How Long Do Dogs’ Teeth Take to Grow? Puppy Teething Timeline


How Long Do Dogs’ Teeth Take to Grow? Baby Teeth

Puppies are born without teeth. How long do dogs’ teeth take to grow in the beginning? They start to get them around 3 weeks of age. At first, they only have their incisors (the front teeth). By the time they’re 6 weeks old, they should have all of their baby teeth.

Not all adult teeth have their puppy counterparts. The total number of puppy teeth (also known as deciduous teeth) is 28. This includes:

  • 12 incisors – erupting at 4-6 weeks of age;
  • 4 canines – erupting at 3-5 weeks of age;
  • 12 premolars – erupting at 5-6 weeks of age.

These teeth are sharp and pointy, which can make teething painful for your pup. They may start to chew on anything they can get their teeth on, including your fingers, shoes, and furniture. It’s important to provide them with plenty of chew toys during this time, so they don’t damage your belongings.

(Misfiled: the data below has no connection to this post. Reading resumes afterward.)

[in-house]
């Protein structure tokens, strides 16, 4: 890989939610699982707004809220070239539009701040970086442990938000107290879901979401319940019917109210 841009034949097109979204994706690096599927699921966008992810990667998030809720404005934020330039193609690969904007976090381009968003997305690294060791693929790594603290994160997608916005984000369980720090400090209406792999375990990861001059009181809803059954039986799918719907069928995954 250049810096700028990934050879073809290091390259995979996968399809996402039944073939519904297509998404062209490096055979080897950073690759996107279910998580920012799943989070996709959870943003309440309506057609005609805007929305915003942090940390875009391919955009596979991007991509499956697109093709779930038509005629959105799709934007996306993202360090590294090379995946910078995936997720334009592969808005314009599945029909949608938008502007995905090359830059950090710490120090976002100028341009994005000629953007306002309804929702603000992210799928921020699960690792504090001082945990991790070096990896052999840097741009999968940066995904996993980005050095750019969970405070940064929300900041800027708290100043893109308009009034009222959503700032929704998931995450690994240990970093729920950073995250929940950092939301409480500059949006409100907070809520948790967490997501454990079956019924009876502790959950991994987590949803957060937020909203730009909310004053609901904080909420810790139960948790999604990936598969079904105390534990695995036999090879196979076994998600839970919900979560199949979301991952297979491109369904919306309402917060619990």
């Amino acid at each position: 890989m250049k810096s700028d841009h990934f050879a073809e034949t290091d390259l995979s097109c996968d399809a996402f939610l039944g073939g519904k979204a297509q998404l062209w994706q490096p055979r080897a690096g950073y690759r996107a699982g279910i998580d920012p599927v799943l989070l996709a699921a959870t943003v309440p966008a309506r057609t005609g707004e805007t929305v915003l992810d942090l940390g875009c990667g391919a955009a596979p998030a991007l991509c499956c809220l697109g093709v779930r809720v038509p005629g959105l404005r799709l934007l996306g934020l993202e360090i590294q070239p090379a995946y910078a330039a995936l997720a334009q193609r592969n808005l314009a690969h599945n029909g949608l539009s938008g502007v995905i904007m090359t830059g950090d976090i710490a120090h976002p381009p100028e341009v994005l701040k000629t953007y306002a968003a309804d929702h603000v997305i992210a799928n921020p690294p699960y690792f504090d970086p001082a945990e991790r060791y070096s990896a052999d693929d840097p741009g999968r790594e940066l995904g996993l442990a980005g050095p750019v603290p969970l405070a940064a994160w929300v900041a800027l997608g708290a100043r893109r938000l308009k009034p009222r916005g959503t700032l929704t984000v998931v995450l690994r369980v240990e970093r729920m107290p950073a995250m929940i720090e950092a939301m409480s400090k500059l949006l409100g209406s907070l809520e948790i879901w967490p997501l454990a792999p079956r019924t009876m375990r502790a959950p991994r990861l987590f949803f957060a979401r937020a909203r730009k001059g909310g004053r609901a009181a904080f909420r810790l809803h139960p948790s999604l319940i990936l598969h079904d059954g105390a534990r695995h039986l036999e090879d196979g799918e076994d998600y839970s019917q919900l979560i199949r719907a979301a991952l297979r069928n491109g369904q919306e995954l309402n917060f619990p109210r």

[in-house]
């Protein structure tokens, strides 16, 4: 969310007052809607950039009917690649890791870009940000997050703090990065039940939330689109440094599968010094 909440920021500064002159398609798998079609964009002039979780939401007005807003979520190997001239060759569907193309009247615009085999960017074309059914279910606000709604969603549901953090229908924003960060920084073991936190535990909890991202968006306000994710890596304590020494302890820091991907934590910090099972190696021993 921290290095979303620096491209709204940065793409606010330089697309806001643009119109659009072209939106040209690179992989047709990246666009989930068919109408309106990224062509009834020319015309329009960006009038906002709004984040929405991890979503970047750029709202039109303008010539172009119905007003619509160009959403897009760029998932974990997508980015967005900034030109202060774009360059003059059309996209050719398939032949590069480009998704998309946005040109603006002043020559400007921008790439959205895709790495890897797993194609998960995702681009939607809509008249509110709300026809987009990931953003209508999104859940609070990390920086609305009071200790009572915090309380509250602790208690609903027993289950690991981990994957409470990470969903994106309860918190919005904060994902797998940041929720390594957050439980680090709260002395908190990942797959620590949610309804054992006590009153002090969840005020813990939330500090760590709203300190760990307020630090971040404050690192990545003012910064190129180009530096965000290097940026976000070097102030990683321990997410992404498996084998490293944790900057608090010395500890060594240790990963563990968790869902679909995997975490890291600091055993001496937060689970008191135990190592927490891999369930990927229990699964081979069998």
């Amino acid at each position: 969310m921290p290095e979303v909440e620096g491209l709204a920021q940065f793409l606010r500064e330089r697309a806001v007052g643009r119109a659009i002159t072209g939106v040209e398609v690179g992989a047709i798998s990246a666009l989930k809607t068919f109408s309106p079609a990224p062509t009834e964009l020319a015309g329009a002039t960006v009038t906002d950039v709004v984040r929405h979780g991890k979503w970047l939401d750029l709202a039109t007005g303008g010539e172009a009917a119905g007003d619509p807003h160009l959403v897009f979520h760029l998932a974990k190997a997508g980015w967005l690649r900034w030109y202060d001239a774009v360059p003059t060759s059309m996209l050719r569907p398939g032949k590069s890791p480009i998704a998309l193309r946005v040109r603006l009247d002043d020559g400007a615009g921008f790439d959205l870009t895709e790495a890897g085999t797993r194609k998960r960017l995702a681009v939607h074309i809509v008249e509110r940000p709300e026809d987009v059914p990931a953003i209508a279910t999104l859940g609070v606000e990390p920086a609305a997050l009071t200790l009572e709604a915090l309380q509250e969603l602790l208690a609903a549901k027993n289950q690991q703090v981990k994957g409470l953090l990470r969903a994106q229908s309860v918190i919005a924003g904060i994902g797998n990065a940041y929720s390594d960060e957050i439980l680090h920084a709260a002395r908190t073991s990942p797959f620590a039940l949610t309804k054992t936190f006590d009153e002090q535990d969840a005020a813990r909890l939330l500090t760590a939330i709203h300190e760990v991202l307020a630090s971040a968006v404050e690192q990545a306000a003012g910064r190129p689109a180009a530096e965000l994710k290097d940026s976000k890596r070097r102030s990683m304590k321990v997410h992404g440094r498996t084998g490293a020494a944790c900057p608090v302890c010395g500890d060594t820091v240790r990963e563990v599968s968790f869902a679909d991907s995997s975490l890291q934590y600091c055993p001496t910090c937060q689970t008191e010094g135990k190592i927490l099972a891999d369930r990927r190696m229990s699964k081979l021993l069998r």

When Are Puppy Teeth Replaced With Adult Teeth?

Puppies start to lose their baby teeth around 12 weeks of age. By the time they’re about 6 months old, all of their deciduous teeth should have fallen out. You’ll know when this happens because you’ll find their teeth around your house!

How long do dogs’ teeth take to grow back in? Their adult teeth start to come in while puppy teeth are still falling out. Just like with humans, it takes a few months for the process to be completed. Your puppy should have all of their 42 adult teeth by the time they’re about 6 or 7 months old.

In a full set of adult dog teeth, there are:

  • 12 incisors;
  • 4 canines;
  • 16 premolars;
  • 10 molars.

As you can see, adult dogs have more premolars than puppies. They also have two sets of molars, which puppies don’t have. Adult teeth are bigger and stronger than puppy teeth, so they can handle more chewing. They’re also permanent, and cannot regrow if they’re lost.

What Do the Different Types of Teeth Do?